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Parents of murder victims demand John McAfee answer police questions
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12:21AM GMT 14 Dec 2012
McAfee, 67, went into hiding after his American neighbor Gregory Faull was fatally shot in November in the Central American country. He made his way secretly to Guatemala but the authorities there deported him to Miami on Wednesday.
"I'm shocked by this ... he's running around footloose and fancy-free in Miami. How in the world can that be?" William Keeney, Faull's stepfather, told Reuters on Thursday.
He said he would like to see restrictions placed on McAfee to prevent him from disappearing again and that he hoped Belize police would question McAfee in Miami.
"Why in the world is John McAfee working so hard not to meet with those people in Belize that are charged with the job of solving this crime. Why won't he cooperate?" Keeney said.
Police in Belize want to question McAfee as a "person of interest" in Faull's killing but authorities there say he is not a prime suspect. McAfee said he barely knew Faull and had "absolutely nothing" to do with his death.
Belize police say their country's extradition treaty with the United States extends only to suspected criminals, a designation that does not apply to McAfee.
Speaking on Thursday outside a Miami Beach oceanfront hotel where he spent the night, McAfee said he had been awakened and rousted from bed in his jail cell in Guatemala.
"They said get dressed you're leaving ... I was put on a plane and the next thing I know I'm here in Miami," McAfee told an impromptu news conference on the steps of the hotel. "There is no one here after me trying to shoot me. I'm very happy being here."
He said he had been forced to leave behind his girlfriend and would wait in Miami until she received a US visa.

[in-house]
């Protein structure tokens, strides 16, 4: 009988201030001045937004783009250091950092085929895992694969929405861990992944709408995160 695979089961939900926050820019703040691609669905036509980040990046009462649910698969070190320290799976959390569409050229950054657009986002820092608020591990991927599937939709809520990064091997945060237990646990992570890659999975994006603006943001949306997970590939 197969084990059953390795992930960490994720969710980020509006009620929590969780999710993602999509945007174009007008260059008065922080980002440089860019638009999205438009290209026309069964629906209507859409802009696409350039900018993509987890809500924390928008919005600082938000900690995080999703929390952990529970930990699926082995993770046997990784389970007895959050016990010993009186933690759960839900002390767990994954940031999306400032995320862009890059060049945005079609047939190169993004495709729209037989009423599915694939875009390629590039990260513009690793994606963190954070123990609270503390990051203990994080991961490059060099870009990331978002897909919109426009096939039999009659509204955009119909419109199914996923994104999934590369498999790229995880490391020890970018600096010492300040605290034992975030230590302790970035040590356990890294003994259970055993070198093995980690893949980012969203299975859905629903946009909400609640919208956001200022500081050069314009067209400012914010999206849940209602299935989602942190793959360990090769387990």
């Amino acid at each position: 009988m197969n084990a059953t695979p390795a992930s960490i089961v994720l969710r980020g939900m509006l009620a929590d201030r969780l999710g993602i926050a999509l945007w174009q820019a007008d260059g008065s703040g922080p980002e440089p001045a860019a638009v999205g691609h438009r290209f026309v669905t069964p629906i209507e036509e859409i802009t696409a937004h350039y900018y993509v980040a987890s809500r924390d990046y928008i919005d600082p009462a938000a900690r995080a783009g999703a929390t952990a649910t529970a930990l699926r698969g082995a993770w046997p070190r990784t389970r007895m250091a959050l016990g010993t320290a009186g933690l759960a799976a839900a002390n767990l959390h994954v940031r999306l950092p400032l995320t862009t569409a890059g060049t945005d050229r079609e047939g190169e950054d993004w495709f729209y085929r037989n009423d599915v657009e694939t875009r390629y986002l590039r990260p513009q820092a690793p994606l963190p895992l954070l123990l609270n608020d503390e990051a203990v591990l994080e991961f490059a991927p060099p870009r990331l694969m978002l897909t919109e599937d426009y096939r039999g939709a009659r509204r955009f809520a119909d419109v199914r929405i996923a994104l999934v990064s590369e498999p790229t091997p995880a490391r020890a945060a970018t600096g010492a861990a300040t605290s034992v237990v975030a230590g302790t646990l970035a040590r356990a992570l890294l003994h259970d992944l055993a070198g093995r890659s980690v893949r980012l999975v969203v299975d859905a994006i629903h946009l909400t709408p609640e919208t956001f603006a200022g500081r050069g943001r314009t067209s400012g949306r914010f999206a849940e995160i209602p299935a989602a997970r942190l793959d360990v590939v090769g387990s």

McAfee, an eccentric tech pioneer, made a fortune from the anti-virus software bearing his name and had lived in Belize for four years.
He said police in Belize were persecuting him because he refused to pay $2 million in bribes, and that the extortion attempt occurred after armed soldiers shot his dog, smashed up his property and falsely accused him of running a methamphetamine laboratory.
"I wouldn't know how to make meth," McAfee said. "First of all in Belize the Zetas (Mexican drug gang) run that trade."
He added, "The margin in selling meth can't be as good as the margin in selling software."
McAfee said he was treated kindly in Guatemala, where he was jailed for a week for entering the country illegally. He said Guatemala had deported him "due to political necessity" because it did not want to jeopardise a pending treaty resolving a long-running land dispute with Belize.
McAfee also denied a local media report that Internal Revenue Service agents had questioned him upon his arrival at the Miami airport.
"I am not stupid enough to not pay taxes ... because you can't escape them. I can escape from Belize, you can't get away from the IRS," he said.
Keeney, the murdered man's stepfather, said he and Faull's mother, Eileen Keeney, spent 10 days with their son at his Caribbean vacation home on the Belize island of Ambergris Caye where McAfee and Faull were neighbors, leaving two days before the murder.
Keeney said Faull, a 52-year-old construction contractor who owned a sports bar on the campus of the University of Central Florida in Orlando, seemed very relaxed and never mentioned any troubles or mentioned McAfee at all.
"We walked by his place maybe a half a dozen times or more ... and I never knew who lived there," Keeney said.
Eileen Keeney said she is "barely" holding up after the death of her son.
"It has been very rough. I'll do fine, and then a memory will hit me and it just devastates me," she said.
McAfee has offered a $25,000 reward for information leading to the arrest and conviction of Faull's killer. A spokesman for the Keeneys called that "a hollow gesture" and said if McAfee really wants to solve the murder he would meet with the Belize police and answer their questions.